Preparation for divorce

How is a divorce coach different from a therapist?

Imagine you are packing a travel backpack. On the way you meet a therapist. You talk to each other and begin to open the rucksack, word for word. Together you look at the contents. The therapist helps you to understand what you can do to fit more things in the rucksack, or how you can arrange your clothes so that they are not too wrinkled. You may need to remove or rearrange something because you’ve been putting your underwear and toiletries together in an old habit. Now imagine you are meeting a divorce coach. You’re carrying the same backpack, but instead of unpacking it, the coach asks you where you want to go. Then you start exploring the map together, the possible routes to take, the train and bus timetables, so that you arrive at your destination in the best possible time. Can you already see the difference? I hope this analogy has shown you which areas a therapist focuses on and which areas a divorce coach focuses on.

The therapist’s main role is to help identify and resolve problems arising from the past. The psychotherapist uses a process-oriented approach to help identify patterns of thinking and behaviour that hold us back. The focus is on feelings in relation to psychological and emotional issues. In the context of divorce, he or she will help us to identify our feelings and explore what past experiences may have caused problems.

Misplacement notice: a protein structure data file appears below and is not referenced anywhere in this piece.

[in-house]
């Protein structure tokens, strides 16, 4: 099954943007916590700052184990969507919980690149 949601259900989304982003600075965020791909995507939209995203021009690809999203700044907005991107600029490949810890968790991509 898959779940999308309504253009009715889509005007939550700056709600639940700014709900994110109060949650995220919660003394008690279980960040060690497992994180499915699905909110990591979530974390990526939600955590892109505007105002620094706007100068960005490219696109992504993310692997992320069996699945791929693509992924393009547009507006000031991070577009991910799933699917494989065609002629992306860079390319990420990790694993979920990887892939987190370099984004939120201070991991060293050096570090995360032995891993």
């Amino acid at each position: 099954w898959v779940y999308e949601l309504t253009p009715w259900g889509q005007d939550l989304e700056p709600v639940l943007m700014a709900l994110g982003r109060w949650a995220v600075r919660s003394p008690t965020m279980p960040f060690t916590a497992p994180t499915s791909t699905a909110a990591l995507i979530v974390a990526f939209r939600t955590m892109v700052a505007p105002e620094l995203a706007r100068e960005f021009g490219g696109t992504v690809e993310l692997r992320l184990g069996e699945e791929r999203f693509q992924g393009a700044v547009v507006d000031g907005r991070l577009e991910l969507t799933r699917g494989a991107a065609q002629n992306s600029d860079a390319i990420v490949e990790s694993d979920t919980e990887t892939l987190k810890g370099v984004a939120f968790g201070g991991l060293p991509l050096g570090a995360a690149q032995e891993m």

The divorce coach, on the other hand, aims to guide us through the practical aspects of divorce and push us towards the next steps necessary to achieve the desired outcome. Coaching is future and goal oriented. The main focus is on specific actions and desires. The whole process is about identifying needs and focal points in order to move forward using our strengths. A divorce coach is trained to understand the business and emotional side of divorce and how to educate so that you know what to expect. The aim is to guide you through the practical aspects of separation, with as little emotional interference as possible in the decisions you make.

Psychotherapy and divorce coaching are not mutually exclusive. Sometimes, in order to move forward, we need to look inside our ‘travel backpack’. Identify your needs, values and goals. And remember – the choice is yours!